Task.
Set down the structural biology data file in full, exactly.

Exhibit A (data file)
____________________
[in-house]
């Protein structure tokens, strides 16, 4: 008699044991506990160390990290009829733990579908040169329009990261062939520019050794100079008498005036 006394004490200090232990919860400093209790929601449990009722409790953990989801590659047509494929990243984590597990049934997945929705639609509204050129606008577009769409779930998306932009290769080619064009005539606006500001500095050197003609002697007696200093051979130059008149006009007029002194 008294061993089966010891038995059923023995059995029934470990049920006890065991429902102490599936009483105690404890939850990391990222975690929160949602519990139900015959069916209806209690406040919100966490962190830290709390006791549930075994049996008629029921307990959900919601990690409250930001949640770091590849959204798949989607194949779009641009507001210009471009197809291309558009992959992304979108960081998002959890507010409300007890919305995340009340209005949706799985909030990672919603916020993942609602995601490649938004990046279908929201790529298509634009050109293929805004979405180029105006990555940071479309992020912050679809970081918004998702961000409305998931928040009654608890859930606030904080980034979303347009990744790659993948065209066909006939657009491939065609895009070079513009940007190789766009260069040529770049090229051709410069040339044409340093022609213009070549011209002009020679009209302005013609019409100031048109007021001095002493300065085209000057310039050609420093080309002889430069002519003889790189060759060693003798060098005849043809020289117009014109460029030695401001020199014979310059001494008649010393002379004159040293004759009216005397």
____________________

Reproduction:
[in-house]
């Protein structure tokens, strides 16, 4: 008699044991506990160390990290009829733990579908040169329009990261062939520019050794100079008498005036 006394004490200090232990919860400093209790929601449990009722409790953990989801590659047509494929990243984590597990049934997945929705639609509204050129606008577009769409779930998306932009290769080619064009005539606006500001500095050197003609002697007696200093051979130059008149006009007029002194 008294061993089966010891038995059923023995059995029934470990049920006890065991429902102490599936009483105690404890939850990391990222975690929160949602519990139900015959069916209806209690406040919100966490962190830290709390006791549930075994049996008629029921307990959900919601990690409250930001949640770091590849959204798949989607194949779009641009507001210009471009197809291309558009992959992304979108960081998002959890507010409300007890919305995340009340209005949706799985909030990672919603916020993942609602995601490649938004990046279908929201790529298509634009050109293929805004979405180029105006990555940071479309992020912050679809970081918004998702961000409305998931928040009654608890859930606030904080980034979303347009990744790659993948065209066909006939657009491939065609895009070079513009940007190789766009260069040529770049090229051709410069040339044409340093022609213009070549011209002009020679009209302005013609019409100031048109007021001095002493300065085209000057310039050609420093080309002889430069002519003889790189060759060693003798060098005849043809020289117009014109460029030695401001020199014979310059001494008649010393002379004159040293004759009216005397």